Sunday, November 25, 2012

Ask a Neighbor

Try it. Seriously. Ask a neighbor to explain middle-class versus wealthy federal income taxes. Ask him to help you understand "progressiveness" in rates. Request a bit of help understanding Mitt Romney's taxes being a lower rate than his secretary--stress the question of wage income versus dividends or capital gains. Isn't investment income from money that has already been taxed? Is that fair? Taxing taxed money seems excessive, doesn't it?

Does your neighbor have a clue?

What is a "fair share"? How about four times the rate of a middle-class wage-earner? If four times isn't yet fair, what would be?

Four Times Not Quite Good Enough

Few people would make the argument against progressiveness in a modern nation. Those who have been successful generally acknowledge the obligation to "pay it forward" and contribute a larger share than those still struggling. The question is regarding what is reasonable. Essential to the arrangement is acceptability of the higher rate.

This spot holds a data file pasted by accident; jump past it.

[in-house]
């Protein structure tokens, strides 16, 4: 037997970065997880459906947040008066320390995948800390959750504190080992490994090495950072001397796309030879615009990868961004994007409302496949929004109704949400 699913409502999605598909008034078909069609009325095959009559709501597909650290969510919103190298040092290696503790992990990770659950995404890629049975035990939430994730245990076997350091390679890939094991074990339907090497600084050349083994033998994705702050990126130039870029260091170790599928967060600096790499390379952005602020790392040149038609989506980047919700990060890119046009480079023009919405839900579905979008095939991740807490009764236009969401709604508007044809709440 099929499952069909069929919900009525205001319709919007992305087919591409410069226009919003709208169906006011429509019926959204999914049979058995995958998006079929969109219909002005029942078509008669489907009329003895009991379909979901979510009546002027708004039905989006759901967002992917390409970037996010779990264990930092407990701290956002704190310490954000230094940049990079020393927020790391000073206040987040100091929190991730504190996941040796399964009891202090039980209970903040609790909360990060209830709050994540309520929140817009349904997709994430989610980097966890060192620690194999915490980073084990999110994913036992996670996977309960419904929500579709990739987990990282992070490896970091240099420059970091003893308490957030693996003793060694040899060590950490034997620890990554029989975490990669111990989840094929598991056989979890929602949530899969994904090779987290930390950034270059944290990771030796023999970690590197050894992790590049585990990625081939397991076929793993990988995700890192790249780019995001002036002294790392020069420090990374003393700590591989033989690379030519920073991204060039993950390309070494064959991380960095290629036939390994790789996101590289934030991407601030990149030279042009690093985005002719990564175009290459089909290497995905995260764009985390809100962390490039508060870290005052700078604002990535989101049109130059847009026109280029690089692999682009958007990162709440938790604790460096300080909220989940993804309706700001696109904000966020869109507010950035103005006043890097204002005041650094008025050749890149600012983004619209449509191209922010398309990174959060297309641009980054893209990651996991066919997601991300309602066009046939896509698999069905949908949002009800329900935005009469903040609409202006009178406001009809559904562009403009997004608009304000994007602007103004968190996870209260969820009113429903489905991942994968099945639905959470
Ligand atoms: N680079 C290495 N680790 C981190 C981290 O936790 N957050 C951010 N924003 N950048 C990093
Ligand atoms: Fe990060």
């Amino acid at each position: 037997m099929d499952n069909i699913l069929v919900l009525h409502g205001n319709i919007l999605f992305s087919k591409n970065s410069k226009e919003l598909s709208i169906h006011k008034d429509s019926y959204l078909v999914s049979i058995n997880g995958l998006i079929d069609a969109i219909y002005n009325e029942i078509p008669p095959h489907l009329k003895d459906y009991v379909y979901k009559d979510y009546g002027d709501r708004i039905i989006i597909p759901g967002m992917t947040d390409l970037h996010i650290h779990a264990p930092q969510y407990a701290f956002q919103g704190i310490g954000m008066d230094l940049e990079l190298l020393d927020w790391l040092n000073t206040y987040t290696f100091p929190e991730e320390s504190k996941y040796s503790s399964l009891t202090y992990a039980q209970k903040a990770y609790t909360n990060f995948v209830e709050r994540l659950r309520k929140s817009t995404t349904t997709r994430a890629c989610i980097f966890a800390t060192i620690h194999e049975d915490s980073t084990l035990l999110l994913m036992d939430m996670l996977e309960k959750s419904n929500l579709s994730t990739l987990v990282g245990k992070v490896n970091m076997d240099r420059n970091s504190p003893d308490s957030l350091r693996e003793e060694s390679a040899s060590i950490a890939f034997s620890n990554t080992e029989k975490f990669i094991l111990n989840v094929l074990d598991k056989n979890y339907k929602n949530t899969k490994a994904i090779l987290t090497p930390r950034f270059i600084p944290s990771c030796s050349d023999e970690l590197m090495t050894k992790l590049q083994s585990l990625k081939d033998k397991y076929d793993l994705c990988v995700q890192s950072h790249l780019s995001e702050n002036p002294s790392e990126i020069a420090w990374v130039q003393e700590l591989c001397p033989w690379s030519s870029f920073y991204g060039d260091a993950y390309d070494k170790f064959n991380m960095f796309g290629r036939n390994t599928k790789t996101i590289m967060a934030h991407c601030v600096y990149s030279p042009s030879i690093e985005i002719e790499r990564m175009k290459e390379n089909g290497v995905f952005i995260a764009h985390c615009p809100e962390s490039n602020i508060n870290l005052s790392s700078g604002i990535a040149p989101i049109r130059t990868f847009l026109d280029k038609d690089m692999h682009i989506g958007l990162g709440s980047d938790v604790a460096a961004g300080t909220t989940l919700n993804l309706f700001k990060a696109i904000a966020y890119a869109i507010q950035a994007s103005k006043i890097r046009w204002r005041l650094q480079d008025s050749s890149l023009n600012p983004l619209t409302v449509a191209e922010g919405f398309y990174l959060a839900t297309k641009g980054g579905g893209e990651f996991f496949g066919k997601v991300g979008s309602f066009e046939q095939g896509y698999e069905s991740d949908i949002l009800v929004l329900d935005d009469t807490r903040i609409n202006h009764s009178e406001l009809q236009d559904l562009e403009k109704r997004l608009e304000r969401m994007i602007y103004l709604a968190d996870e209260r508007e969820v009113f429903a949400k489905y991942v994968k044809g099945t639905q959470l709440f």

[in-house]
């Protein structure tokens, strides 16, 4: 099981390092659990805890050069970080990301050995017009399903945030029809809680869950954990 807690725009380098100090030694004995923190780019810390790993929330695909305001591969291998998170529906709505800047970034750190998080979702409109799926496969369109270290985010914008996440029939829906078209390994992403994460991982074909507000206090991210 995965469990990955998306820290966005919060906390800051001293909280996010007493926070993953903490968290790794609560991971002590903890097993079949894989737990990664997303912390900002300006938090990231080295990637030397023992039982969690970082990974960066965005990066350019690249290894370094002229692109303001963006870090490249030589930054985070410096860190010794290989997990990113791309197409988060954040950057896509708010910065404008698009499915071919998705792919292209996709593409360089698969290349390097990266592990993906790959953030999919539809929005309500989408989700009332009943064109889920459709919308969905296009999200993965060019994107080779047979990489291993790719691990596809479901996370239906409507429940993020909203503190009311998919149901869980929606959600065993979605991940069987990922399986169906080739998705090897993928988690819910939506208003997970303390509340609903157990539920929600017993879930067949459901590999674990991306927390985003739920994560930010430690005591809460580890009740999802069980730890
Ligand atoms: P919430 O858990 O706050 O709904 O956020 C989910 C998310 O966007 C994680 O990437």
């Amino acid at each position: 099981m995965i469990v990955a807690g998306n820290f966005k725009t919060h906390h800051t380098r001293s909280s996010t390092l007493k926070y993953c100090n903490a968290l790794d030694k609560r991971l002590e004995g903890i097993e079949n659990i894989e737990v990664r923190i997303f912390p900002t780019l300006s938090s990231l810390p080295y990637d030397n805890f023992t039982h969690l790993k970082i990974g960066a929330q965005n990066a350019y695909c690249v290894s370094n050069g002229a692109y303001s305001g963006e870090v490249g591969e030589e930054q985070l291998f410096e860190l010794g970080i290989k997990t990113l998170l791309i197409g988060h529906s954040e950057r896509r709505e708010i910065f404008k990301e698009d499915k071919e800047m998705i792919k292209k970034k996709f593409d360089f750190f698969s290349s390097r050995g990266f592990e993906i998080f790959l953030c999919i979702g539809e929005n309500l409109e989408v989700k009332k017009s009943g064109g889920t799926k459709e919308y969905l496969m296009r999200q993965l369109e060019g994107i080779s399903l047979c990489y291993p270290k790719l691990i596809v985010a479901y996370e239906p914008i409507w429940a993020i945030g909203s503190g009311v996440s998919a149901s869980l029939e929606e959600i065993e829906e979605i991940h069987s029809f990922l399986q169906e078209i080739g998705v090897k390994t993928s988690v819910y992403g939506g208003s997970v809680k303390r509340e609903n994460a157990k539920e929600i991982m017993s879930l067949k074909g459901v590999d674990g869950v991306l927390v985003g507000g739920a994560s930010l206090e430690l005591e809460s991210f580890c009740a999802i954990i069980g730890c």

The successful must see the higher rate as appropriate and not confiscatory. It if becomes a blatant redistribution program and can be viewed as unjust seizure of earned assets you are on the threshold of revolution.

The starting point for such a system is a population which is ignorant of how the progressive tax structure works. We are very firmly entrenched in such ignorance. Ask a neighbor.

2 comments:

thrill said...

Few people would make the argument against progressiveness in a modern nation.

And therein lies the problem.

Anonymous said...

Tying the top tax rate to the unemployment rate isn't a bad idea. Unemployment goes down means more working tax payers. The taxpayers who pay the most generally have some control over unemployment unless your Tony Romo